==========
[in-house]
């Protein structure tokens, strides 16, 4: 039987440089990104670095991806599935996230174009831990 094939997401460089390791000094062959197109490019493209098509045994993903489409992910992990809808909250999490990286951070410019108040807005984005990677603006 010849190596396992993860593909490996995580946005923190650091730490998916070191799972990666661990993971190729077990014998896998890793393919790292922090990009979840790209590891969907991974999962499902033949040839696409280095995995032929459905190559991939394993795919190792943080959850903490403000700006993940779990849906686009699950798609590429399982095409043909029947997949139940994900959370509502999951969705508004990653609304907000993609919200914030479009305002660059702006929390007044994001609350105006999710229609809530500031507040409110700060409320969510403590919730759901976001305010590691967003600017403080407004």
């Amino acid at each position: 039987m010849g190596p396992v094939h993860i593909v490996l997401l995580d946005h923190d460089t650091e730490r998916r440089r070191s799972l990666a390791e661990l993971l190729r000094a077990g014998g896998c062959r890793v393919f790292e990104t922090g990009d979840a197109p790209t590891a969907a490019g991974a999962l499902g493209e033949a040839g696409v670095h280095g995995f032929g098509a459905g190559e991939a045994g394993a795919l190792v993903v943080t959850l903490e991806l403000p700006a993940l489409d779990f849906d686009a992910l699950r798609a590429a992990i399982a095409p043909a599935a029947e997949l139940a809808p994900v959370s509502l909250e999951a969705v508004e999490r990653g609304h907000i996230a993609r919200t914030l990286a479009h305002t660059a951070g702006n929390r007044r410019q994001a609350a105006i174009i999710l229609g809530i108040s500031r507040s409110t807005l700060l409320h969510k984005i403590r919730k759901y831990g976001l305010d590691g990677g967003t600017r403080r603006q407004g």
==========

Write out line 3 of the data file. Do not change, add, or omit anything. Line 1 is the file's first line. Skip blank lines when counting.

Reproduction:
């Amino acid at each position: 039987m010849g190596p396992v094939h993860i593909v490996l997401l995580d946005h923190d460089t650091e730490r998916r440089r070191s799972l990666a390791e661990l993971l190729r000094a077990g014998g896998c062959r890793v393919f790292e990104t922090g990009d979840a197109p790209t590891a969907a490019g991974a999962l499902g493209e033949a040839g696409v670095h280095g995995f032929g098509a459905g190559e991939a045994g394993a795919l190792v993903v943080t959850l903490e991806l403000p700006a993940l489409d779990f849906d686009a992910l699950r798609a590429a992990i399982a095409p043909a599935a029947e997949l139940a809808p994900v959370s509502l909250e999951a969705v508004e999490r990653g609304h907000i996230a993609r919200t914030l990286a479009h305002t660059a951070g702006n929390r007044r410019q994001a609350a105006i174009i999710l229609g809530i108040s500031r507040s409110t807005l700060l409320h969510k984005i403590r919730k759901y831990g976001l305010d590691g990677g967003t600017r403080r603006q407004g």